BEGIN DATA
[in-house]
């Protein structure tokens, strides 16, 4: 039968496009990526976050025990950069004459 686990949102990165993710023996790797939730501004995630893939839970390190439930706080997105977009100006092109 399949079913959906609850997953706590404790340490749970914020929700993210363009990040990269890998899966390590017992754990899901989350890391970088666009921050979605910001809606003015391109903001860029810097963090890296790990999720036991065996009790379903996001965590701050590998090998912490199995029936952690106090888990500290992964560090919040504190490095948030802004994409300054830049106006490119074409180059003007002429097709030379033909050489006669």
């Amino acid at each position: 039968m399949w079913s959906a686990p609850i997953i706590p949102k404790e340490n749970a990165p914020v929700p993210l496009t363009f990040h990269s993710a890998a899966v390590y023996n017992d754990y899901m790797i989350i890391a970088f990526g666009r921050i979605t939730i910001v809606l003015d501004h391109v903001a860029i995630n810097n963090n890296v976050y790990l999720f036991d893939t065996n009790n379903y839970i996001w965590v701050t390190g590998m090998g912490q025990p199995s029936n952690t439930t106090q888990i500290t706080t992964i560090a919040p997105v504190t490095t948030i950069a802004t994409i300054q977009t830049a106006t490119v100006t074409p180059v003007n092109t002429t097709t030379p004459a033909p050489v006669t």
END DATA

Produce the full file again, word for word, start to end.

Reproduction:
[in-house]
């Protein structure tokens, strides 16, 4: 039968496009990526976050025990950069004459 686990949102990165993710023996790797939730501004995630893939839970390190439930706080997105977009100006092109 399949079913959906609850997953706590404790340490749970914020929700993210363009990040990269890998899966390590017992754990899901989350890391970088666009921050979605910001809606003015391109903001860029810097963090890296790990999720036991065996009790379903996001965590701050590998090998912490199995029936952690106090888990500290992964560090919040504190490095948030802004994409300054830049106006490119074409180059003007002429097709030379033909050489006669």
């Amino acid at each position: 039968m399949w079913s959906a686990p609850i997953i706590p949102k404790e340490n749970a990165p914020v929700p993210l496009t363009f990040h990269s993710a890998a899966v390590y023996n017992d754990y899901m790797i989350i890391a970088f990526g666009r921050i979605t939730i910001v809606l003015d501004h391109v903001a860029i995630n810097n963090n890296v976050y790990l999720f036991d893939t065996n009790n379903y839970i996001w965590v701050t390190g590998m090998g912490q025990p199995s029936n952690t439930t106090q888990i500290t706080t992964i560090a919040p997105v504190t490095t948030i950069a802004t994409i300054q977009t830049a106006t490119v100006t074409p180059v003007n092109t002429t097709t030379p004459a033909p050489v006669t």